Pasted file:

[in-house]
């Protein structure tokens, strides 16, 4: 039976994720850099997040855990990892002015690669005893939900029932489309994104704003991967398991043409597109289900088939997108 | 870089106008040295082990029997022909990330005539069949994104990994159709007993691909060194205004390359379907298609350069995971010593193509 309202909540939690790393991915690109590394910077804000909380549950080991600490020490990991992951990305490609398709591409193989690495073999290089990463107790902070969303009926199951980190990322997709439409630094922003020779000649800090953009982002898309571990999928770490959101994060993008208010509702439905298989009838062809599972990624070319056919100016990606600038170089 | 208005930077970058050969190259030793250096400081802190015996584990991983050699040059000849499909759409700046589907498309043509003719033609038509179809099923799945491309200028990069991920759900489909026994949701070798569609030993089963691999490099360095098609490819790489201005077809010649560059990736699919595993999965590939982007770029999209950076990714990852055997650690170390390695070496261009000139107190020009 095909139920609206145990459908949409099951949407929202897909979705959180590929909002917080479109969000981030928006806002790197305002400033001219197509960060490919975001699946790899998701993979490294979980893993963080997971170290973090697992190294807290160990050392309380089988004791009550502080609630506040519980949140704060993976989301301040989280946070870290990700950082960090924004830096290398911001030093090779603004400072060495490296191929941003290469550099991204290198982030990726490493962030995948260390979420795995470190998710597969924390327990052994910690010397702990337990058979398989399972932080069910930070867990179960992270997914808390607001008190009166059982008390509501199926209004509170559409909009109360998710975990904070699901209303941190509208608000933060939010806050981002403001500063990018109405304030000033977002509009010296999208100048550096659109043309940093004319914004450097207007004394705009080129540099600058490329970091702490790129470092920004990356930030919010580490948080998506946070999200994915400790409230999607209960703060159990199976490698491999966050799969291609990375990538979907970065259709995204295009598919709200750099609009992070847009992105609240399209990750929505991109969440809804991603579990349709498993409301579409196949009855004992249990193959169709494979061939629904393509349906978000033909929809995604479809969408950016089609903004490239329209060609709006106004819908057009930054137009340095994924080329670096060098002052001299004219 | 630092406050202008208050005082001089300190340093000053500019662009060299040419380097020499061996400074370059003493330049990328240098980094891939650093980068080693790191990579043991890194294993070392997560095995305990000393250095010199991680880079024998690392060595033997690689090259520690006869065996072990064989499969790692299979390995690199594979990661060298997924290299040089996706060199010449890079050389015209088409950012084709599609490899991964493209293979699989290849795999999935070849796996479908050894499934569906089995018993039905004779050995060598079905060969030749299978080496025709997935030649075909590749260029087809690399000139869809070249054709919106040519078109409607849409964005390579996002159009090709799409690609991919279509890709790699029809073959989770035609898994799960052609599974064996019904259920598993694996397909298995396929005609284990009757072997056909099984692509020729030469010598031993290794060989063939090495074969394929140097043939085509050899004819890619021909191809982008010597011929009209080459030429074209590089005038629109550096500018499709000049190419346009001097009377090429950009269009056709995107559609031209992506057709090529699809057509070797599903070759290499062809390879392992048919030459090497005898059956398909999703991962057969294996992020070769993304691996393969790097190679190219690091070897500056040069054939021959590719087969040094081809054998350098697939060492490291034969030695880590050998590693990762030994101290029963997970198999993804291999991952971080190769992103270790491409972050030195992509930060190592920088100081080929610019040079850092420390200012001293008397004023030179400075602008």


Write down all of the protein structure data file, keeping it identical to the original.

[in-house]
């Protein structure tokens, strides 16, 4: 039976994720850099997040855990990892002015690669005893939900029932489309994104704003991967398991043409597109289900088939997108 | 870089106008040295082990029997022909990330005539069949994104990994159709007993691909060194205004390359379907298609350069995971010593193509 309202909540939690790393991915690109590394910077804000909380549950080991600490020490990991992951990305490609398709591409193989690495073999290089990463107790902070969303009926199951980190990322997709439409630094922003020779000649800090953009982002898309571990999928770490959101994060993008208010509702439905298989009838062809599972990624070319056919100016990606600038170089 | 208005930077970058050969190259030793250096400081802190015996584990991983050699040059000849499909759409700046589907498309043509003719033609038509179809099923799945491309200028990069991920759900489909026994949701070798569609030993089963691999490099360095098609490819790489201005077809010649560059990736699919595993999965590939982007770029999209950076990714990852055997650690170390390695070496261009000139107190020009 095909139920609206145990459908949409099951949407929202897909979705959180590929909002917080479109969000981030928006806002790197305002400033001219197509960060490919975001699946790899998701993979490294979980893993963080997971170290973090697992190294807290160990050392309380089988004791009550502080609630506040519980949140704060993976989301301040989280946070870290990700950082960090924004830096290398911001030093090779603004400072060495490296191929941003290469550099991204290198982030990726490493962030995948260390979420795995470190998710597969924390327990052994910690010397702990337990058979398989399972932080069910930070867990179960992270997914808390607001008190009166059982008390509501199926209004509170559409909009109360998710975990904070699901209303941190509208608000933060939010806050981002403001500063990018109405304030000033977002509009010296999208100048550096659109043309940093004319914004450097207007004394705009080129540099600058490329970091702490790129470092920004990356930030919010580490948080998506946070999200994915400790409230999607209960703060159990199976490698491999966050799969291609990375990538979907970065259709995204295009598919709200750099609009992070847009992105609240399209990750929505991109969440809804991603579990349709498993409301579409196949009855004992249990193959169709494979061939629904393509349906978000033909929809995604479809969408950016089609903004490239329209060609709006106004819908057009930054137009340095994924080329670096060098002052001299004219 | 630092406050202008208050005082001089300190340093000053500019662009060299040419380097020499061996400074370059003493330049990328240098980094891939650093980068080693790191990579043991890194294993070392997560095995305990000393250095010199991680880079024998690392060595033997690689090259520690006869065996072990064989499969790692299979390995690199594979990661060298997924290299040089996706060199010449890079050389015209088409950012084709599609490899991964493209293979699989290849795999999935070849796996479908050894499934569906089995018993039905004779050995060598079905060969030749299978080496025709997935030649075909590749260029087809690399000139869809070249054709919106040519078109409607849409964005390579996002159009090709799409690609991919279509890709790699029809073959989770035609898994799960052609599974064996019904259920598993694996397909298995396929005609284990009757072997056909099984692509020729030469010598031993290794060989063939090495074969394929140097043939085509050899004819890619021909191809982008010597011929009209080459030429074209590089005038629109550096500018499709000049190419346009001097009377090429950009269009056709995107559609031209992506057709090529699809057509070797599903070759290499062809390879392992048919030459090497005898059956398909999703991962057969294996992020070769993304691996393969790097190679190219690091070897500056040069054939021959590719087969040094081809054998350098697939060492490291034969030695880590050998590693990762030994101290029963997970198999993804291999991952971080190769992103270790491409972050030195992509930060190592920088100081080929610019040079850092420390200012001293008397004023030179400075602008």